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I want to closely monitor the chain of function calls which are called from a certain function.

import pdb; pdb.set_trace()
res = api.InsertVideoEntry(video_entry, video)

I'm looking for a way to easily see that api.insertVideoEntry(video_entry, video) calls foo() which calls bar() which calls baz(),

Here's a really crude diagram to show what I mean. I don't need it in this form, but this is the kind kind of information I'm looking for.

api.insertVideoEntry()
    foo()
        bar()
            baz()
            baz2()
        log()
    finish()
share|improve this question
    
Also, I don't have time to test and write up a complete answer right now, but take a look at the inspect module. (In particular the functions for examining frames.) –  kojiro Jul 25 '12 at 19:01
    
@kojiro - Improved my acceptance rate, thanks for the reminder –  Stuart Powers Jul 25 '12 at 19:09
    
Are you interested in alternatives which do not use pdb? –  unutbu Jul 25 '12 at 19:32
    
Did my answer not work for you? –  Noctis Skytower Apr 15 '13 at 11:55
    
@NoctisSkytower, your answer is great, thank you. I would have accepted it sooner but I hadn't seen it. Thanks again :) –  Stuart Powers Apr 19 '13 at 6:25
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1 Answer

up vote 3 down vote accepted

This was an interesting learning experience to write up. Maybe you can use the code shown here? This demonstration should give you an idea of the type of output you can expect when using trace.

# Functions to trace
# ==================

def baz():
    pass

def baz2():
    pass

def bar():
    baz()
    baz2()

def log():
    pass

def foo():
    bar()
    log()

def finish():
    pass

def insertVideoEntry():
    foo()
    finish()

# Names to trace
# ==============

names = list(locals())

# Machinery for tracing
# =====================

import os
import sys

def trace(start, *names):
    def tracefunc(frame, event, arg):
        if event == 'call':
            code = frame.f_code
            name = code.co_name
            if name in names:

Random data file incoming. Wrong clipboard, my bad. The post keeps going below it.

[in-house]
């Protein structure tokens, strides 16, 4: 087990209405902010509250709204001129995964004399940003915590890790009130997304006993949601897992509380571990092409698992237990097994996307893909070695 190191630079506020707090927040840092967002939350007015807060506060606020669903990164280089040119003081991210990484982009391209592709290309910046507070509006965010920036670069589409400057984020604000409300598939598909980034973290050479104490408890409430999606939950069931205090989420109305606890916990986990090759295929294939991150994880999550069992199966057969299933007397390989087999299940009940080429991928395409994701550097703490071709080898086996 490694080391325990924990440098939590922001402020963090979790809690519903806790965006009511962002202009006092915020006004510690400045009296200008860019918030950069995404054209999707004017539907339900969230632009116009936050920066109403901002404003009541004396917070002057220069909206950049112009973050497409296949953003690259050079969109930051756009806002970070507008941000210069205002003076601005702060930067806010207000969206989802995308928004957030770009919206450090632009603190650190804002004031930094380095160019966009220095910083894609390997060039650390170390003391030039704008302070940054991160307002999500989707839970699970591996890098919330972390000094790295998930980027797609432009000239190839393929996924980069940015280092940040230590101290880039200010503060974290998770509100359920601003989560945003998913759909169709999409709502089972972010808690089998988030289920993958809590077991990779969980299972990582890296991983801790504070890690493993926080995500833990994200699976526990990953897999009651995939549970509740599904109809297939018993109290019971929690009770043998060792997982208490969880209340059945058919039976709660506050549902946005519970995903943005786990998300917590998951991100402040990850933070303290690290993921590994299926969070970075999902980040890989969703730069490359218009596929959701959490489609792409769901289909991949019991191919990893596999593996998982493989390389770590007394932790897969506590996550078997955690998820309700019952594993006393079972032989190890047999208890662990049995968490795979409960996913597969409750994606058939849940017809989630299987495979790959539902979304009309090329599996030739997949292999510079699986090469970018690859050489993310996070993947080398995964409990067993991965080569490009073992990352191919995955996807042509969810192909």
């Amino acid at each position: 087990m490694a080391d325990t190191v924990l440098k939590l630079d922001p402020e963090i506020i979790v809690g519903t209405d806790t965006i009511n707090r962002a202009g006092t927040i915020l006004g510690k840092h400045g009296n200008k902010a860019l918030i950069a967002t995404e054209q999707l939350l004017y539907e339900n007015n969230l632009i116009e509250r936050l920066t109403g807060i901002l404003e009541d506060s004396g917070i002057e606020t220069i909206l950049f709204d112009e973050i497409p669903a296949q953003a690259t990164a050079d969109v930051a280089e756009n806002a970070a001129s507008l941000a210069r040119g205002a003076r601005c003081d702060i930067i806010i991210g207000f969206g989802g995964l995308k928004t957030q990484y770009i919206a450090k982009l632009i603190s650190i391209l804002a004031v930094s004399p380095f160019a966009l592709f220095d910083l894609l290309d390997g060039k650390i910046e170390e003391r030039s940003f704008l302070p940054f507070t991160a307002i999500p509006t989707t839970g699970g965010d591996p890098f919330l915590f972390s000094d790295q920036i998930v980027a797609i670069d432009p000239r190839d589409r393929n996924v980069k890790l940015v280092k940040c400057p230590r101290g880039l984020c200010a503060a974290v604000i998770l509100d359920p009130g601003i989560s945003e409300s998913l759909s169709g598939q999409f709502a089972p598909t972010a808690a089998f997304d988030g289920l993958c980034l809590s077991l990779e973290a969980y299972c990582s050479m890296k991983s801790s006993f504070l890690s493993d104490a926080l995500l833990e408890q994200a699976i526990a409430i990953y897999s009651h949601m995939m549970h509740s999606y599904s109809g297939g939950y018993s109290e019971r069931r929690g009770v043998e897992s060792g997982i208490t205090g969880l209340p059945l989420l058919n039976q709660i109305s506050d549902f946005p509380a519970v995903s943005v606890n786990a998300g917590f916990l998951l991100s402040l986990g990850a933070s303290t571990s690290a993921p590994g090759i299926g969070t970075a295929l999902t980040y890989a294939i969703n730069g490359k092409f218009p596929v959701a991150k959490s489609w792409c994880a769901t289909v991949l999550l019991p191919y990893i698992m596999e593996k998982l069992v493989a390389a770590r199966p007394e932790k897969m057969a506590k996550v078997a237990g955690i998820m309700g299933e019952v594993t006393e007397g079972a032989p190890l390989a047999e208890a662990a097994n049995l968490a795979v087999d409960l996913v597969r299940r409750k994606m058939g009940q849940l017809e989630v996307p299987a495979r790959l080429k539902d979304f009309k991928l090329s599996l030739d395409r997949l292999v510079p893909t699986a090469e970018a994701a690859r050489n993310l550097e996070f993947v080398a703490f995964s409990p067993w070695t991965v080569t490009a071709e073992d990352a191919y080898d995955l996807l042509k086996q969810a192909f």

level = -start
                while frame:
                    frame = frame.f_back
                    level += 1
                print('{}{}.{}()'.format(
                    '    ' * level,
                    os.path.splitext(os.path.basename(code.co_filename))[0],
                    name))
                return tracefunc
    sys.settrace(tracefunc)

# Demonstration of tracing
# ========================

trace(2, *names)

insertVideoEntry()

If you are interested in a recursive demo, you might like this variation with a called arguments readout:

import os
import sys

def main(discs):
    a, b, c = list(range(discs, 0, -1)), [], []
    line = '-' * len(repr(a))
    print(a, b, c, sep='\n')
    for source, destination in towers_of_hanoi(discs, a, b, c):
        destination.append(source.pop())
        print(line, a, b, c, sep='\n')

def towers_of_hanoi(count, source, via, destination):
    if count > 0:
        count -= 1
        yield from towers_of_hanoi(count, source, destination, via)
        yield source, destination
        yield from towers_of_hanoi(count, via, source, destination)

def trace(start, *names):
    def tracefunc(frame, event, arg):
        if event == 'call':
            code = frame.f_code
            name = code.co_name
            if name in names:
                level = -start
                args = ', '.join(repr(frame.f_locals[name]) for name in
                                 code.co_varnames[:code.co_argcount])
                while frame:
                    frame = frame.f_back
                    level += 1
                print('{}{}.{}({})'.format(
                    ' ' * (level * 4),
                    os.path.splitext(os.path.basename(code.co_filename))[0],
                    name, args))
                return tracefunc
    sys.settrace(tracefunc)

if __name__ == '__main__':
    trace(3, 'main', 'towers_of_hanoi')
    main(3)
share|improve this answer
    
Great answer @NoctisSkytower! Follow up question though -- what about scenarios where I don't know ahead of time the functions that are going to be called? I originally wanted this so I could see the flow of control when calling a method of a GData object. The Youtube/GData modules aren't exactly light and I was looking for the easiest way to see which functions call which functions (so I could more easily hack a few changes which I needed to make). –  Stuart Powers Apr 19 '13 at 6:31
1  
@StuartPowers: You could probably replace the line of code if name in names: with if True: to see all of the calls being made. BTW, a new example has been added that allows you to see what arguments the function was called with. –  Noctis Skytower Apr 19 '13 at 14:43
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